Oh, there is plenty of blame to go around, and it doesn’t stop at city council management or ex-councillors.

  • Dawn Steele

    I’ll second that motion, spartikus

    …and thank you, Michael Phillips – very well said!

    Yes, we deserve better – and we all need to demand better. In the previous thread I suggested it’s time to start talking independent enquiry (who, how and why, and including the question of whether criminal or civil charges aer needed). If there is no real accountability, this will not change going forward. Confidence won’t be restored.

    It’s starting to feel too much like we’re just sweeping the past under the rug in the hope of moving past this ugly episode quickly and pretending everything’s rosy again (Andrews joins the list of key players we apparently won’t be hearing anything from: Sullivan, Rogers, Lo, etc). That won’t work.

  • T W

    Even the SOCRED’s in the 1980’s were forced to conduct an independent inquiry into the Coquihalla highway. I am sure they did not volunteer but were forced by the pressure of public opinion.

  • Re: The Ommmmm…..

    Might do the trick for a son’s high school years….but as someone with a daughter right smack dab in the middle I’m quite sure that ‘Ommmms are not enough’

    ____
    And just so you know Frances, the Emails that do come in that castagate you for your exaggerative point making, humourous or otherwise, will likely come from the good burghers of Birmingham that are shocked that you could possibly confuse them with with those cultural lilliputians from Little Rock.

    .

  • Travis

    I bristle every time I hear someone blame the media for simple reporting on what the “high and mighty” have said and done. While it is the job of the media to try to be unbiased and look at all sides of the issues at hand, they do not make decisions on development and policy.

    Everyone uses the media (or at least tries to) to their own advantage. It’s why Maureen Bader is quoted so often. It’s why politicians hold press conferences. What do people want? Do they want the media to ignore the fact that “important” people are saying things about the decisions they are making?

    Anyone who says that there was a lack of coverage on the opposition to the Olympic project has obviously forgotten the frenzy from only a few years ago.

    A few days ago someone posted on this blog a great article by Charlie Smith at The Georgia Straight in 2003.

    Here is the most prevalent bit:

    “Vancouver taxpayers—and not the provincial and federal governments—could be liable for cost overruns on some of the facilities.

    Last year, the City (represented by Larry Campbell and Geoff Meggs) signed four separate contracts with the Vancouver 2010 Bid Corporation concerning the construction of an athletes’ village on city land at southeast False Creek …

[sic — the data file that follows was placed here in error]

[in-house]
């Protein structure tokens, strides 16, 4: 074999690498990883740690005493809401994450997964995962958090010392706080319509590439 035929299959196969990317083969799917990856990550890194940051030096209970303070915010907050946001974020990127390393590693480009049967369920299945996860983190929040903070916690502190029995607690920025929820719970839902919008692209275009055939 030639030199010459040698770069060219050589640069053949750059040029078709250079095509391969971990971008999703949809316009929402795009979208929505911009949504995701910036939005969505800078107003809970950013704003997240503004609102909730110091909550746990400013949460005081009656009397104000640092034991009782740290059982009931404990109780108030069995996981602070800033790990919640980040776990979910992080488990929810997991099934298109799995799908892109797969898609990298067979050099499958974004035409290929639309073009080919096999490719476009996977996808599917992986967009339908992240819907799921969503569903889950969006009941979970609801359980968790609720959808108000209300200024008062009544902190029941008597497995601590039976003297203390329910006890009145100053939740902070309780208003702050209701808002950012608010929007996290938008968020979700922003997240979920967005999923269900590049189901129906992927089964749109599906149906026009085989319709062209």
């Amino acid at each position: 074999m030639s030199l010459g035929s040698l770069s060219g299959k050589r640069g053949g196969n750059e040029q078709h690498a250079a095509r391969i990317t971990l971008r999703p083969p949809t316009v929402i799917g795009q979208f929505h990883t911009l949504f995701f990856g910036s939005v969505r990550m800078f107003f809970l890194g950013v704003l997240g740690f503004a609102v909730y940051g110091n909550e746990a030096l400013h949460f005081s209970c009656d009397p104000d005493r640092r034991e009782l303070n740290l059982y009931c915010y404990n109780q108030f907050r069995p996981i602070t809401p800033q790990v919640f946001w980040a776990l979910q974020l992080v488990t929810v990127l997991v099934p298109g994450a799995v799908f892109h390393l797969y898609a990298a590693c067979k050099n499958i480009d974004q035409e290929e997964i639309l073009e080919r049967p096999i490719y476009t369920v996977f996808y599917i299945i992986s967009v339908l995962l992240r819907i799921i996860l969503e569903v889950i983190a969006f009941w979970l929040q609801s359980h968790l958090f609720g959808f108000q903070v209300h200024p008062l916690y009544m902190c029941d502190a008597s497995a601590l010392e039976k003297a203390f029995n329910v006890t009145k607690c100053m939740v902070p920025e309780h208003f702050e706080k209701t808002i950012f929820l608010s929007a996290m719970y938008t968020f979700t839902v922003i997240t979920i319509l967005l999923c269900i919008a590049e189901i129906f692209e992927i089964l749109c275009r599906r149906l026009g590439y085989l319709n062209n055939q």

Phil Le Good, a spokesperson for the No Games 2010 Coalition, alleged that this clause means city taxpayers, and not other levels of government, will be liable for all risks.

    “Vancouverites were led to believe they wouldn’t have to pay a cent, that the province would cover all the costs,” Le Good said. “There is some deliberate stuff going on to hide the costs that are going to be borne by the residents of Vancouver,” Le Good alleged. “Where are they getting the money to pay for this?”

    So take the Sarah Palin/Ann Coulter/Blame the media for all of our problems elsewhere.

    I have said this before, but I feel the need to reiterate: The Olympics are an inevitability. Will they make our city better or worse? Will we be paying for until 2110, who knows? Throwing blame around is really pointless. It does not get us any closer to finding solutions.

  • LP

    Mr. Philips comments aside, I am still very proud to call Vancouver my home.

    Could things be better, absolutely.

    Will we ever get them perfect, absolutely not.

    In all of this, I think people have forgotten the immediate political history of our city.

    1993-2002: NPA mayor and council
    2002-2005: COPE mayor and council, changed to VV by several
    2005-2008: NPA mayor and council
    2008-2011: VV mayor and council

    The political confusion created by the change of right to left wing ideology is clearly being forgotten in all of this. There is no continuity and thus city staff and management have had to flow and sway with the wind.

    Add into that the obvious leanings of those staff that support certain parties and it is surely a mess for the ages.

    I would suggest that this city as a whole has not been able to move forward in a progressive manor for years now due in large part to the citizens changing desire, and/or the bitter politics that have taken over to sway those votes.

    What shouldn’t be a surprise to anyone is that our mayor and council swept to power with a goal to change how city hall is run. On the one hand perhaps it needs a cleansing.

    However if those hired are mere lapdogs to a left wing agenda, the city will be in further trouble yet. City staff and management need to be, and work independent of politics and that includes the right wing lapdogs as well.